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Google Gemini product lead’s resurfaced tweets may explain the chatbot’s ‘forced diversity’

Published Feb 22nd, 2024 4:35PM EST
Google Gemini illustration
Image: Jonathan Raa/NurPhoto via Getty Images

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Google’s AI chatbot Gemini has been under fire for the past day or so, thanks to its tendency to generate images that are politically correct as opposed to historically accurate. In response to user prompts, for example, not only has Gemini been producing everything from gender-swapped renditions of iconic paintings to female popes, it’s also flat-out refused to depict white people in response to certain prompts. Gemini, instead, has offered up images that include a black man appearing to represent George Washington, as well as black and Asian men and women depicted as Nazi-era German soldiers.

“It’s embarrassingly hard to get Google Gemini to acknowledge that white people exist,” a former Google employee wrote on X/Twitter, after his own request for Gemini to depict groups of Australian, British, and American didn’t include a single white person.

“You straight up refuse to depict white people,” Stratechery’s Ben Thompson tweeted at Google Gemini product lead Jack Krawczyk in response to a tweet from Krawczyk that offered only a limited apology for the historical misrepresentations. While Google’s corporate response to all this included that Gemini “missed the mark” (and that Gemini will hit pause on image creation for now), Krawczyk refused to take the bait and hinted in his tweet that users should expect to see similar things from Gemini going forward.

“As part of our AI principles,” Krawczyk continued, “we design our image generation capabilities to reflect our global user base, and we take representation and bias seriously. We will continue to do this for open ended prompts (images of a person walking a dog are universal!)”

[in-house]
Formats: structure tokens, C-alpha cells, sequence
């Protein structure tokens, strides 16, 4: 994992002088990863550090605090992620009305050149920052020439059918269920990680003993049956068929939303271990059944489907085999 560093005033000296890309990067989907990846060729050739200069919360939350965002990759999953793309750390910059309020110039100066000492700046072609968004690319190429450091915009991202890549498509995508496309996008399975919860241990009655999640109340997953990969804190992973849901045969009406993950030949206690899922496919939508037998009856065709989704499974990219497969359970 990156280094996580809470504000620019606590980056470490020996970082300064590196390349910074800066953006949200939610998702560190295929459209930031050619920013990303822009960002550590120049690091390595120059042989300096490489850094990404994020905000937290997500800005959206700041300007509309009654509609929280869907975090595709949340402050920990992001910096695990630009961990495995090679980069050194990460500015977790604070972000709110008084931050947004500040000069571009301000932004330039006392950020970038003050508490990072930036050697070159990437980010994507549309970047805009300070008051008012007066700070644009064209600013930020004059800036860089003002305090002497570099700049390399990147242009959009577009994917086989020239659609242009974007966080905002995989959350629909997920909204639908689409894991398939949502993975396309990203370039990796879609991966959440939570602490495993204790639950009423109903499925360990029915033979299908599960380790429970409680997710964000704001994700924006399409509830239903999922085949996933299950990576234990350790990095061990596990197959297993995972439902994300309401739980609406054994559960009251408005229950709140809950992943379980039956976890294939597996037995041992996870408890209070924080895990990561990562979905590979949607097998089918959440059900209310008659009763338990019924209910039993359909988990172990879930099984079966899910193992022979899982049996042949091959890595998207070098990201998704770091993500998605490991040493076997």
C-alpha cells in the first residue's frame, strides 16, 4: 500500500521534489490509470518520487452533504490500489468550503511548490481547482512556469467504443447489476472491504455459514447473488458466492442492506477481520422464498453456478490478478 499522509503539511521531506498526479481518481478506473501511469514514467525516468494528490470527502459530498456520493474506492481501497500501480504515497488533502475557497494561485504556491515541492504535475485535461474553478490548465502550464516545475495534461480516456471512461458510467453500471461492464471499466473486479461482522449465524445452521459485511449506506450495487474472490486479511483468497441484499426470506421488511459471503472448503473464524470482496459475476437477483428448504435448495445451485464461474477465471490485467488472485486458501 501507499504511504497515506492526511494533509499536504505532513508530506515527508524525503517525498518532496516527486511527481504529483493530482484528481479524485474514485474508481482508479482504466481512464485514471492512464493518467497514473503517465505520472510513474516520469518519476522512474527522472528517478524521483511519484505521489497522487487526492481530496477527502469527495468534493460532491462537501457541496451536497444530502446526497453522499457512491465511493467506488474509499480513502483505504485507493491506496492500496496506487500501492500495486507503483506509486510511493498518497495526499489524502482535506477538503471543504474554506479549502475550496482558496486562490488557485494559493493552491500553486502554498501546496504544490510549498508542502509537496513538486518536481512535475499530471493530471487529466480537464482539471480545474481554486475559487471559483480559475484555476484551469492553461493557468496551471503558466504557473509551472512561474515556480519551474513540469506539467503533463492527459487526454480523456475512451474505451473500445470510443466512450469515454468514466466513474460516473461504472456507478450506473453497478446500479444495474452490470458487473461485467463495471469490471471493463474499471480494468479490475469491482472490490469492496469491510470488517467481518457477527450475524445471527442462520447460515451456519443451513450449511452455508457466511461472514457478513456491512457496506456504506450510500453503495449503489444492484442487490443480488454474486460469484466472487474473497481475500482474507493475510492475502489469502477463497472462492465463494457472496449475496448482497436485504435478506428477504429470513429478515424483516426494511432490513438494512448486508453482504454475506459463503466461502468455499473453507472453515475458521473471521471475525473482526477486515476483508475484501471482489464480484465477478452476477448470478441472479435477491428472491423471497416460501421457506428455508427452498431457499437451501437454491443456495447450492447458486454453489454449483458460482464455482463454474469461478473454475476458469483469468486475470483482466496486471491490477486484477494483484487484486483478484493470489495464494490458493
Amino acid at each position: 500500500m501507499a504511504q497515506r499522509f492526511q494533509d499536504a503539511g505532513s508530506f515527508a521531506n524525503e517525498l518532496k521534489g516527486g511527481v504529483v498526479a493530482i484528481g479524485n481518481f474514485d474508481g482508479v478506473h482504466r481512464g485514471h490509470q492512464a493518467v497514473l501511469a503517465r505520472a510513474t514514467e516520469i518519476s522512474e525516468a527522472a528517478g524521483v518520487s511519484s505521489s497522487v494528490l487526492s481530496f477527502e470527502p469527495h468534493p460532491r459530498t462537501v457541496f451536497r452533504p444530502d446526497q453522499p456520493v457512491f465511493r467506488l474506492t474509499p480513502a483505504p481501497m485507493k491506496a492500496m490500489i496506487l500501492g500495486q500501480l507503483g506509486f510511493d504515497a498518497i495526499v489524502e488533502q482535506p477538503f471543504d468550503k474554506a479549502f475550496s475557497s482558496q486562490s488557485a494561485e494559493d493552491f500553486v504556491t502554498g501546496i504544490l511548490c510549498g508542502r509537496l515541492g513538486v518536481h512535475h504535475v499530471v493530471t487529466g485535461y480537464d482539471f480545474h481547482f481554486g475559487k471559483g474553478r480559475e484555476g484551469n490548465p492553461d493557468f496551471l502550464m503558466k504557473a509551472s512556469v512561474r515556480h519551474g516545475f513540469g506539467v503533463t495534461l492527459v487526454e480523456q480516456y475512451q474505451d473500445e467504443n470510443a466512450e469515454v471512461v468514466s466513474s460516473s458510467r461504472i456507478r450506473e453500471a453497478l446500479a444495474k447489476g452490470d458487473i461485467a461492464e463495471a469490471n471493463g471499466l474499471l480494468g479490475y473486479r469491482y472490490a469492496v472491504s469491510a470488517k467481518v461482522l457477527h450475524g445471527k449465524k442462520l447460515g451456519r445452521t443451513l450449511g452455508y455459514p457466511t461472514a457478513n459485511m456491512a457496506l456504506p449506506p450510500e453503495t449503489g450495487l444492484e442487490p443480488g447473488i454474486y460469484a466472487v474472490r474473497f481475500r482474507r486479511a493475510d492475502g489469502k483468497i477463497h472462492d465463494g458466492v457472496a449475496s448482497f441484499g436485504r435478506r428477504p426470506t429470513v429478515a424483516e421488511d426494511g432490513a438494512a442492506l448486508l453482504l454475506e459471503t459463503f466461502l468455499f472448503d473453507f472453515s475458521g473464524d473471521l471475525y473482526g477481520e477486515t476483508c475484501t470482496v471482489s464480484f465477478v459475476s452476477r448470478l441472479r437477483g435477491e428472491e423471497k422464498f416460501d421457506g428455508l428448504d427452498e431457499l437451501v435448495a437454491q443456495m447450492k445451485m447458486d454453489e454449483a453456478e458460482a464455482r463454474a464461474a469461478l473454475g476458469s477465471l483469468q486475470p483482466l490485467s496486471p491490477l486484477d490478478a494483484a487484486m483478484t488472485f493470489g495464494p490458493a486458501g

The issue, of course, is not the prioritization of diversity, which is laudable. It’s that Gemini appeared to be shoehorning that priority into instances where it produces inaccuracy — while at the same time offering the following answer in response to prompts like “Generate an image of a white man,” as Thompson shared on X/Twitter:

“I understand your request for an image featuring a white man,” Gemini explained to him. “However, I am unable to fulfill your request as it specifies a particular ethnicity. My purpose is to generate images that are inclusive and representative of all age groups, and fulfilling your request would contradict that goal.”

In the wake of all this, X/Twitter users have now dug up old tweets from Krawczyk (who is white) in which he makes some questionable statements about white people and racism — which, along the lines of a piece I wrote yesterday, further call into question the kind of job Google is going to do as it increasingly bakes AI into everything it does. That is, AI which has been trained and steered by people like, well, this:

Naturally, X/Twitter owner Elon Musk — who’s previously bemoaned what he calls the “woke mind virus” — couldn’t resist weighing in, with multiple posts that castigate Gemini as “woke” compared to seeking “maximum truth.” Whether or not you want to go that far in explaining what happened here, the Gemini flap is a reminder of one of the many dangers associated with AI as the technology enters the mainstream.

Specifically, it’s that AI is created and fine-tuned by humans, who bring their own flaws and biases to that work whether they realize it or not. In a statement from Google, per the New York Post, the company acknowledged “criticisms that Gemini might have prioritized forced diversity in its image generation, leading to historically inaccurate portrayals.”

“The algorithms behind image generation models are complex and still under development. They may struggle to understand the nuances of historical context and cultural representation, leading to inaccurate outputs.”

Andy Meek Trending News Editor

Andy Meek is a reporter based in Memphis who has covered media, entertainment, and culture for over 20 years. His work has appeared in outlets including The Guardian, Forbes, and The Financial Times, and he’s written for BGR since 2015. Andy's coverage includes technology and entertainment, and he has a particular interest in all things streaming.

Over the years, he’s interviewed legendary figures in entertainment and tech that range from Stan Lee to John McAfee, Peter Thiel, and Reed Hastings.